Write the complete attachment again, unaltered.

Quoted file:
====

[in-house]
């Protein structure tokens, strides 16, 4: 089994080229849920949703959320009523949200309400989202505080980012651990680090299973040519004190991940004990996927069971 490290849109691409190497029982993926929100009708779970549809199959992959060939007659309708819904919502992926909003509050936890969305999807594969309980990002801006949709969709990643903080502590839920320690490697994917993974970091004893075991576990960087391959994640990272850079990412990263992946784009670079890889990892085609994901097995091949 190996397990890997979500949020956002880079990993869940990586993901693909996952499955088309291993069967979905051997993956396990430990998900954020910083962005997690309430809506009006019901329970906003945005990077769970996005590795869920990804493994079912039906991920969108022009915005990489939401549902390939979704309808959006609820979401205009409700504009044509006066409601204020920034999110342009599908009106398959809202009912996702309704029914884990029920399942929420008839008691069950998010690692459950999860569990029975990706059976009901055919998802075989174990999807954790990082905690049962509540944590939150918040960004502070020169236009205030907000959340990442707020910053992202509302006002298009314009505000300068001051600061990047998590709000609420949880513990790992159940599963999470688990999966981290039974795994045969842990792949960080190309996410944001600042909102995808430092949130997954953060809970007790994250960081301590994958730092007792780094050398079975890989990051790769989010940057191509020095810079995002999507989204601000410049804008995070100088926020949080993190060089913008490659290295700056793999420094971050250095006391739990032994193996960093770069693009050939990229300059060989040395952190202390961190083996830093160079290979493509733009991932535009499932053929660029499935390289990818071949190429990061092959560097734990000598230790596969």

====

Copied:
[in-house]
């Protein structure tokens, strides 16, 4: 089994080229849920949703959320009523949200309400989202505080980012651990680090299973040519004190991940004990996927069971 490290849109691409190497029982993926929100009708779970549809199959992959060939007659309708819904919502992926909003509050936890969305999807594969309980990002801006949709969709990643903080502590839920320690490697994917993974970091004893075991576990960087391959994640990272850079990412990263992946784009670079890889990892085609994901097995091949 190996397990890997979500949020956002880079990993869940990586993901693909996952499955088309291993069967979905051997993956396990430990998900954020910083962005997690309430809506009006019901329970906003945005990077769970996005590795869920990804493994079912039906991920969108022009915005990489939401549902390939979704309808959006609820979401205009409700504009044509006066409601204020920034999110342009599908009106398959809202009912996702309704029914884990029920399942929420008839008691069950998010690692459950999860569990029975990706059976009901055919998802075989174990999807954790990082905690049962509540944590939150918040960004502070020169236009205030907000959340990442707020910053992202509302006002298009314009505000300068001051600061990047998590709000609420949880513990790992159940599963999470688990999966981290039974795994045969842990792949960080190309996410944001600042909102995808430092949130997954953060809970007790994250960081301590994958730092007792780094050398079975890989990051790769989010940057191509020095810079995002999507989204601000410049804008995070100088926020949080993190060089913008490659290295700056793999420094971050250095006391739990032994193996960093770069693009050939990229300059060989040395952190202390961190083996830093160079290979493509733009991932535009499932053929660029499935390289990818071949190429990061092959560097734990000598230790596969």